Genetic basis for cholecystolithiasis. Existing state of knowledge
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Clinical Genetics Department, Medical University, Lublin, Poland
General Surgery Department, Independent Public Hospital and Health Care Centre in Lubartów, Poland
Human Anatomy Department, Medical University, Lublin, Poland
Corresponding author
Przemysław Łodej   

Clinical Genetics Department, Medical University, Radziwiłłowska 11, 20-080 Lublin, Poland
J Pre Clin Clin Res. 2013;7(1):1-5
Introduction and objective:
The pathogenesis of cholecystolithiasis is not well recognized. It is postulated that coexistence of environmental factors with genetic factors in individuals predispose to this illness. In this study the authors present the current state of knowledge about the pathogenesis of cholecystolithiasis and predisposing genetic factors such as: genes polymorphisms, genes expression and genetic mutations.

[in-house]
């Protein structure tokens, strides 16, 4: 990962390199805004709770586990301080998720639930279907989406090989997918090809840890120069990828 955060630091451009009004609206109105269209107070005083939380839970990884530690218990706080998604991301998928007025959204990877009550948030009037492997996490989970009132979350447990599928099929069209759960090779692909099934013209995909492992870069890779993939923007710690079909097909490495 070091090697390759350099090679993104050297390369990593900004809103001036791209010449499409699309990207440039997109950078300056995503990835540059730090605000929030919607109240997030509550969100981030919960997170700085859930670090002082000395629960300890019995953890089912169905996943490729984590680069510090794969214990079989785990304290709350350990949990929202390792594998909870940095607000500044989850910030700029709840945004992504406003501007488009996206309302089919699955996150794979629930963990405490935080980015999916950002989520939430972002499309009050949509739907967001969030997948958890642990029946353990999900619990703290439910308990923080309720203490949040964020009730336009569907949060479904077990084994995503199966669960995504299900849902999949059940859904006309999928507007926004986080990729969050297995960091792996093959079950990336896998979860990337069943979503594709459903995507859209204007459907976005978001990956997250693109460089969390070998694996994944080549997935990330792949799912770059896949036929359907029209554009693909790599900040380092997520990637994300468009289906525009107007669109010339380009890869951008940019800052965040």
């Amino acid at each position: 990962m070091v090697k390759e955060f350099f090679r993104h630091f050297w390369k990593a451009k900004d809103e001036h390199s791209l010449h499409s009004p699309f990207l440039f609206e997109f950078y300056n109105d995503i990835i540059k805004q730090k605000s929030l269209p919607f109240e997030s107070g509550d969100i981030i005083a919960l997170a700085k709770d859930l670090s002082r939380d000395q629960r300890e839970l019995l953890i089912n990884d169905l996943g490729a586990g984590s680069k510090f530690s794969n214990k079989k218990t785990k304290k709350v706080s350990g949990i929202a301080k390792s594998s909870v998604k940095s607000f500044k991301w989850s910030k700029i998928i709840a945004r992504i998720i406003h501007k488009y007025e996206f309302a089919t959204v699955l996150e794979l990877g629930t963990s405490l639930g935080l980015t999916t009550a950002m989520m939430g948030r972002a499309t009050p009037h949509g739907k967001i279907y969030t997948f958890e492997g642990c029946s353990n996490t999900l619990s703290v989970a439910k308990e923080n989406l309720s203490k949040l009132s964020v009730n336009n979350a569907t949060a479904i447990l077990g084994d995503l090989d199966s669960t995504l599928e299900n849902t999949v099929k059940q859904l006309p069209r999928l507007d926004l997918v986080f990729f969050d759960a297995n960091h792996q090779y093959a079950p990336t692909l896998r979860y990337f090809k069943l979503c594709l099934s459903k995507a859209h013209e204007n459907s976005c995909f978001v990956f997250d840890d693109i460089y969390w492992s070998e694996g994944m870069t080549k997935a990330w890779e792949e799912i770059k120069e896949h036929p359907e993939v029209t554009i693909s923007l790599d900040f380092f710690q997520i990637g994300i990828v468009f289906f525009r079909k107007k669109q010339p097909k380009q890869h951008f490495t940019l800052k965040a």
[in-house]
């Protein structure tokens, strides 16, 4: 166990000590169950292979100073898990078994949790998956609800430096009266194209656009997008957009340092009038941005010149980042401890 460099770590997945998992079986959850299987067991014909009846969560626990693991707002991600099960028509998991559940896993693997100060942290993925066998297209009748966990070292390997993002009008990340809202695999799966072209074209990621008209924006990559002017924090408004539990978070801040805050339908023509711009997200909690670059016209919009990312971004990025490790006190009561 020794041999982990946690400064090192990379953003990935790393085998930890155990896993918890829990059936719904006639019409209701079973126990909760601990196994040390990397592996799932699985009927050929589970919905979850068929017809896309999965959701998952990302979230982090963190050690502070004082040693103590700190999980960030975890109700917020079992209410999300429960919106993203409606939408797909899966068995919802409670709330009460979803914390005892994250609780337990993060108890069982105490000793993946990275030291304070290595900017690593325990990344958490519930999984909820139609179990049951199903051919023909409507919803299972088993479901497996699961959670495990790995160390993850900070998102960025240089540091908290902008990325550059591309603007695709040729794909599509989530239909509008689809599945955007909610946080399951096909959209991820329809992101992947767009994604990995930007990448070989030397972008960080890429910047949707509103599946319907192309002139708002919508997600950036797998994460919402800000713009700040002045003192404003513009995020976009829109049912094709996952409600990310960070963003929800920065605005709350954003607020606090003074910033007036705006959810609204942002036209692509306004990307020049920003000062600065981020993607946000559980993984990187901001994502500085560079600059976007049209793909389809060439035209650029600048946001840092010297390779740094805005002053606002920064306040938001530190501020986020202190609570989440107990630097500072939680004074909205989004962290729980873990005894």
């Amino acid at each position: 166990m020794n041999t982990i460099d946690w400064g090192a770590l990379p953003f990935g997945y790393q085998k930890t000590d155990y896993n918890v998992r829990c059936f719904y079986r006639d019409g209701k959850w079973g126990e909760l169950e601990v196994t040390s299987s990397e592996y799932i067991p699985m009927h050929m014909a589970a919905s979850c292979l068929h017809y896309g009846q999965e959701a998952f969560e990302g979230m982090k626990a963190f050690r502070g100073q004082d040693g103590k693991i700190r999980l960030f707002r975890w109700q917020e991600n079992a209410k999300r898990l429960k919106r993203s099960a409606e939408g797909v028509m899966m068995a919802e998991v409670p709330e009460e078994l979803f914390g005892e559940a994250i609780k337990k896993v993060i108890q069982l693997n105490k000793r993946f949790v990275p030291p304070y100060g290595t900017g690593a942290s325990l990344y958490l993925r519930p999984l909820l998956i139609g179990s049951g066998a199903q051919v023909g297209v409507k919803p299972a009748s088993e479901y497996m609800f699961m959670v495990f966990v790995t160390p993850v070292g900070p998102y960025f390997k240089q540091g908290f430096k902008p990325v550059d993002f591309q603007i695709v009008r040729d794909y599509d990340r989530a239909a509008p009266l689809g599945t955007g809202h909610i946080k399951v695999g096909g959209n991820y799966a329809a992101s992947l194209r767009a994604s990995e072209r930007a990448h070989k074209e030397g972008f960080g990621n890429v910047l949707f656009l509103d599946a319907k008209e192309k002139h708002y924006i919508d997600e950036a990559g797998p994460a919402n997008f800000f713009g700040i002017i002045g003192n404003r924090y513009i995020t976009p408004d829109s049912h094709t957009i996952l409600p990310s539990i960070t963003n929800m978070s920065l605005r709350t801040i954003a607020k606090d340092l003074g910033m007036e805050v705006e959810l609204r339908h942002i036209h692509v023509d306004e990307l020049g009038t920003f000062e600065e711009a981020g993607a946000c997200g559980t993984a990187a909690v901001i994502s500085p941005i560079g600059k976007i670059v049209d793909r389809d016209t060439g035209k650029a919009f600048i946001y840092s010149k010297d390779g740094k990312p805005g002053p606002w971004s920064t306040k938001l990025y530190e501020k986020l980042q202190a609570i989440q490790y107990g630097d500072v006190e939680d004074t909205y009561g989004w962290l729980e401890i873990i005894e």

Abbreviated description of the state of knowledge:
The obesity, the female sex, numerous pregnancies, diabetes, cirrhosis, type C hepatitis, coronary heart disease, long-term parenteral nutrition are well known risk factors. Also the polymorphisms in some genes are connected with cholecystolithiasis, for example: polymorphisms within MUC1 and MUC2 mucin genes, ABCG8 D19H gene encoding halftransporter. Mutated forms of some proteins such as: SLC10A2 (Solute Carrier Family 10 Member 2), increased expression of NPC1L1 protein (Niemann Pick C1 Like Protein 1) and ACAT2 (Acyl Coenzyme A-cholesterol Transferase), over expression of SCP2 gene (Carrier Sterol Protein 2), the mutation of the UGT1A1 gene (Uridine 5’-diphosphate-glucuronosyltransferase 1 A1) can predispose to the development of gallstones.

The incidence of cholecystolithiasis is constantly increasing. At present this disease constitutes the most frequent cause of surgical interventions in Europe, in the USA and in Australia. The lengthened life span, the rising percentage of obese individuals, suffering from diseases associated with the progress of civilization as well as the ageing of societies may influence on the development of cholecystolithiasis.

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